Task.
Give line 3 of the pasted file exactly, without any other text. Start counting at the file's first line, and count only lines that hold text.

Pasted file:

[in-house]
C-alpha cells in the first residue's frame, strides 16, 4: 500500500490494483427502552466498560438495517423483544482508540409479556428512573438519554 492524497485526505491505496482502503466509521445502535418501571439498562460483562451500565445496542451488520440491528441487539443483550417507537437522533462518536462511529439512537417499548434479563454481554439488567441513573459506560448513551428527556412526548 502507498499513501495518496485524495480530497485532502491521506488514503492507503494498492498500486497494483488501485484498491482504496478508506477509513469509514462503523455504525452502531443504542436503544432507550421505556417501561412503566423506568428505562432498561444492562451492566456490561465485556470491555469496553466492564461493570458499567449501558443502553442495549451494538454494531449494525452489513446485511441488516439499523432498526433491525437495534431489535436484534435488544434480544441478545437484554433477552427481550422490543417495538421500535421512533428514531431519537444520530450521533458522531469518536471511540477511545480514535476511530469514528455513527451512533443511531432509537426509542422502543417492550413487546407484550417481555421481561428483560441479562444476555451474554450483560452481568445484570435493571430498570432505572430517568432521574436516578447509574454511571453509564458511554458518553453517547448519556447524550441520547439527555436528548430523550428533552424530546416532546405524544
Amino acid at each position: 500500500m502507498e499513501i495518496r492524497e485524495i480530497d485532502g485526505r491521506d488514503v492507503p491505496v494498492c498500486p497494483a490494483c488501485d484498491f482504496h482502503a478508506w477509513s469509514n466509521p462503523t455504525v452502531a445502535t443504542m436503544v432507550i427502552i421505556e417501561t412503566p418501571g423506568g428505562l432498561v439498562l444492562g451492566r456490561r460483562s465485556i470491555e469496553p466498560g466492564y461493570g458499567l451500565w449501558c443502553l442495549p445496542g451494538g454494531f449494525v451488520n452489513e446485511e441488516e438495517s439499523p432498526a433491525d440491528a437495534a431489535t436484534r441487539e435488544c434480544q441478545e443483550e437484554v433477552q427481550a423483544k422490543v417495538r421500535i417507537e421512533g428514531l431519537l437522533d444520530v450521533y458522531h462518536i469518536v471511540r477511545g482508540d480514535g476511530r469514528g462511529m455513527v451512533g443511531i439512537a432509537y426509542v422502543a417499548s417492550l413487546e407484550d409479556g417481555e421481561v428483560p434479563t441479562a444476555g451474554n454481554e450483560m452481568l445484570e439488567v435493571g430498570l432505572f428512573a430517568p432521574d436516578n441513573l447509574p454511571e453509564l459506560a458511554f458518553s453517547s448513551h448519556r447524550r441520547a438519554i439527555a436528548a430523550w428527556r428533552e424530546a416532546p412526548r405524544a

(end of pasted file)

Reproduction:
Amino acid at each position: 500500500m502507498e499513501i495518496r492524497e485524495i480530497d485532502g485526505r491521506d488514503v492507503p491505496v494498492c498500486p497494483a490494483c488501485d484498491f482504496h482502503a478508506w477509513s469509514n466509521p462503523t455504525v452502531a445502535t443504542m436503544v432507550i427502552i421505556e417501561t412503566p418501571g423506568g428505562l432498561v439498562l444492562g451492566r456490561r460483562s465485556i470491555e469496553p466498560g466492564y461493570g458499567l451500565w449501558c443502553l442495549p445496542g451494538g454494531f449494525v451488520n452489513e446485511e441488516e438495517s439499523p432498526a433491525d440491528a437495534a431489535t436484534r441487539e435488544c434480544q441478545e443483550e437484554v433477552q427481550a423483544k422490543v417495538r421500535i417507537e421512533g428514531l431519537l437522533d444520530v450521533y458522531h462518536i469518536v471511540r477511545g482508540d480514535g476511530r469514528g462511529m455513527v451512533g443511531i439512537a432509537y426509542v422502543a417499548s417492550l413487546e407484550d409479556g417481555e421481561v428483560p434479563t441479562a444476555g451474554n454481554e450483560m452481568l445484570e439488567v435493571g430498570l432505572f428512573a430517568p432521574d436516578n441513573l447509574p454511571e453509564l459506560a458511554f458518553s453517547s448513551h448519556r447524550r441520547a438519554i439527555a436528548a430523550w428527556r428533552e424530546a416532546p412526548r405524544a